Monastery

Stronghold, seat, grave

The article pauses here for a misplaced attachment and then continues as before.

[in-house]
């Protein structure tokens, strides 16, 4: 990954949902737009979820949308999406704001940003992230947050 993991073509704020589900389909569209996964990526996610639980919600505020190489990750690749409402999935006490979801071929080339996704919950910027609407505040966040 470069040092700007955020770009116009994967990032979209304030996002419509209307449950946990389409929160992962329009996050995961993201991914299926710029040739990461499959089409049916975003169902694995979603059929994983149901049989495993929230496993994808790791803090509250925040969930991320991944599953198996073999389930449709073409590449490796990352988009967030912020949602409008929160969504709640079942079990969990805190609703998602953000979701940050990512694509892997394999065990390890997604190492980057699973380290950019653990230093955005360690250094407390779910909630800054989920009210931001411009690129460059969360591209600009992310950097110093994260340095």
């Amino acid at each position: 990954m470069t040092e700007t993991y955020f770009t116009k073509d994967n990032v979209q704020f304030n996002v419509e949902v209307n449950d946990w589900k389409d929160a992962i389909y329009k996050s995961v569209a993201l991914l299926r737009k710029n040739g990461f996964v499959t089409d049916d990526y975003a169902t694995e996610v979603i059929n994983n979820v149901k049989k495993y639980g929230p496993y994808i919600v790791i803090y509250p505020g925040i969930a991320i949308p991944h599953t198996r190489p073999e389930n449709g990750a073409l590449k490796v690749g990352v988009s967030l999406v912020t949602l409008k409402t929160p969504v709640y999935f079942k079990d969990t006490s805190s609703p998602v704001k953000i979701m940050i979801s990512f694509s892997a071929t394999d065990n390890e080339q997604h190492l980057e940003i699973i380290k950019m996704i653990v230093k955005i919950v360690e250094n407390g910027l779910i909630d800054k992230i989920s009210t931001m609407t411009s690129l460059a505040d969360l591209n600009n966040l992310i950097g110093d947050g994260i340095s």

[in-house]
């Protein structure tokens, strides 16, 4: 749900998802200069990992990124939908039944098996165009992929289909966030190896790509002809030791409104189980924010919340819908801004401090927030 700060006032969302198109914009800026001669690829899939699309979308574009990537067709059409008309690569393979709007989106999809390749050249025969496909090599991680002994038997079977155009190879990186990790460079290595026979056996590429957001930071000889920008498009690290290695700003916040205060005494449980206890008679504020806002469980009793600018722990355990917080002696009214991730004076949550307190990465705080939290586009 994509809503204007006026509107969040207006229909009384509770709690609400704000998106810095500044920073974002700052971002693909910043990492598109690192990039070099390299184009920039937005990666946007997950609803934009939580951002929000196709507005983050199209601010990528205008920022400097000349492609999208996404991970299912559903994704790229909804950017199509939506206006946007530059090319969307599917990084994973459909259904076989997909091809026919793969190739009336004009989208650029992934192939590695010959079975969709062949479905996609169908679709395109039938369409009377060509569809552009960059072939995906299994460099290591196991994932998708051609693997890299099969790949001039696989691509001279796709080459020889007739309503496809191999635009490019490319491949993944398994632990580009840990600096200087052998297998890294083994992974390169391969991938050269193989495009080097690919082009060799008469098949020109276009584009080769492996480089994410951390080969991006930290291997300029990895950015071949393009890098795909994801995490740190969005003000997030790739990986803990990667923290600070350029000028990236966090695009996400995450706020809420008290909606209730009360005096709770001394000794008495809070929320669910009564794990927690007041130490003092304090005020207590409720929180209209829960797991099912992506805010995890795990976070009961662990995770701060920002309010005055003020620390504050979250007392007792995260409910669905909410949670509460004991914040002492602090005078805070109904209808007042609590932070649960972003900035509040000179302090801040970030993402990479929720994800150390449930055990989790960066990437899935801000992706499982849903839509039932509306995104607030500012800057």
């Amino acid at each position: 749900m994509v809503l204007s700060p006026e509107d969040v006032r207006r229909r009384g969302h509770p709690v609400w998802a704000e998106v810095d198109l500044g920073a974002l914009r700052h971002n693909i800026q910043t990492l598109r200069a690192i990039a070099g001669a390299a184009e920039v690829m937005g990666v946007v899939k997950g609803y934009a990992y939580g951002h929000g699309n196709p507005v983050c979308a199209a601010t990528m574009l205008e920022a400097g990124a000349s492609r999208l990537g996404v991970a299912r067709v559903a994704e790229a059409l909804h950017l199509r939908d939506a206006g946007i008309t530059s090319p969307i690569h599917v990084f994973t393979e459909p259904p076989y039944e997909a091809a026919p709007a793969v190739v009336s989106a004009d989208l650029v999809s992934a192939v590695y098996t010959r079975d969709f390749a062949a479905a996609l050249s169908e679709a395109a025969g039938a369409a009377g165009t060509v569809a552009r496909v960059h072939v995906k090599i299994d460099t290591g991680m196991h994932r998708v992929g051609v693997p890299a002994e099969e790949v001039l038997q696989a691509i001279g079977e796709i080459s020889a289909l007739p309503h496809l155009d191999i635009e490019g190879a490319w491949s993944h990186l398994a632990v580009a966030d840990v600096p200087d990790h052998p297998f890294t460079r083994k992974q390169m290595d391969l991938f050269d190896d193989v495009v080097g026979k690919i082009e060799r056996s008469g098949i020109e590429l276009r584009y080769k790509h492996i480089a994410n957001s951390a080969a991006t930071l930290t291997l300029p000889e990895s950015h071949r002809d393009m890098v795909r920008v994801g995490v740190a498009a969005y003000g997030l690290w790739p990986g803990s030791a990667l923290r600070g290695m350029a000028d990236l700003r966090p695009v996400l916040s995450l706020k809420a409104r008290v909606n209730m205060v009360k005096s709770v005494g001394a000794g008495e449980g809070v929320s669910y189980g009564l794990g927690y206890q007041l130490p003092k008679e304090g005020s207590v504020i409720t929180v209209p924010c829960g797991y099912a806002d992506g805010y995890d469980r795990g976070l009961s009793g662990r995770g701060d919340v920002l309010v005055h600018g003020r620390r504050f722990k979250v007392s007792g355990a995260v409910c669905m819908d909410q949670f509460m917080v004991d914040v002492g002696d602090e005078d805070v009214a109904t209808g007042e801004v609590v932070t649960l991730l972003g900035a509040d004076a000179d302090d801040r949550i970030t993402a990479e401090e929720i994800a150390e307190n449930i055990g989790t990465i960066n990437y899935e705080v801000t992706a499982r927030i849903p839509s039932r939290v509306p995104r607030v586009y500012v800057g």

The people of Dubrovnik had an immense respect for the monastery, and many organizations and individuals wished to have their headquarters, sanctuaries and graves built within the monastery complex. The church, sacristy, chapter house and cloister contained numerous altars, chapels, monuments, crypts, paintings, sculptures and golden ornaments. Amongst them were crypts of religious brotherhoods (Our Lady of the Rosary and The Holy Name of Jesus) and guilds (the powerful Lazarin Guild, and builders’ and painters’ guilds). The Wool Hecklers Guild crypt is in the Goldsmiths’ Guild Sacristy near the main entrance. There is also the grave of Peter Pantell of Piacenza, who founded a textile workshop in Dubrovnik in the 15th century; it was the first workshop on the eastern coast of the Adriatic and it was of great use to both the city and the Republic. Many crypts of eminent politicians, diplomats, friars, writers and scientists were covered for practical reasons during the refurbishment of the church in 1883. It was the first Dubrovnik pantheon worthy of respect. Many tombstones had ornaments and state symbols engraved on them in relief and bas-relief. Small plaques with their owner’s names engraved in Renaissance and Gothic script were built into the church and churchyard walls. The oldest crypt was built in the church apse in 1315 by the Crijević family, and the oldest grave dates back to 1325. These are some of the prominent names: Andrew of Drač, Archbishop of Dubrovnik (1388 – 1393); Nicolas de Ortis of Benevento, Archbishop of Dubrovnik (1393 – 1402); Hijacint Miljković, Archbishop of Dubrovnik and diplomat (1752 – 1756); Rajmund Jelić-Galani, Archbishop of Dubrovnik, theologian and diplomat (1722 – 1727); Donat Đurđević, Bishop of Mrkanj-Trebinje County (1481 – 1492); Petar Gučetić-Dragojević, Bishop of Ston and theologian (1551 – 1564); Paskoje Miličević, Dubrovnik master builder (circa 1460 -1516); Marin Getaldić, a mathematician of European significance (1568 -1626); Dinko Ranjina, Renaissance poet (1536 – 1607); Junije Palmotić, dramatist and poet (1606 – 1657); Klement Ranjina, theologian and diplomat (1482 – 1559); Ambroz Ranjina, historian (1490 – 1559); Rajmund Džamanjić, linguist and author of the first Croatian Orthography and Grammar book (1587 – 1644); Vlaho Držić, painter, brother of the famous dramatist Marin Držić († circa 1565); Petar Bogašinović, poet (1625 – 1700); Miho Monaldović, poet (1540 – 1592); Vinko Petrović, poet (1677 – 1754); Ambroz Gučetić, historian (1563 – 1632); Serafin M. Crijević, historian (1686 – 1759); Peter Pantella of Piacenza († 1425), the founder of the textile workshop.

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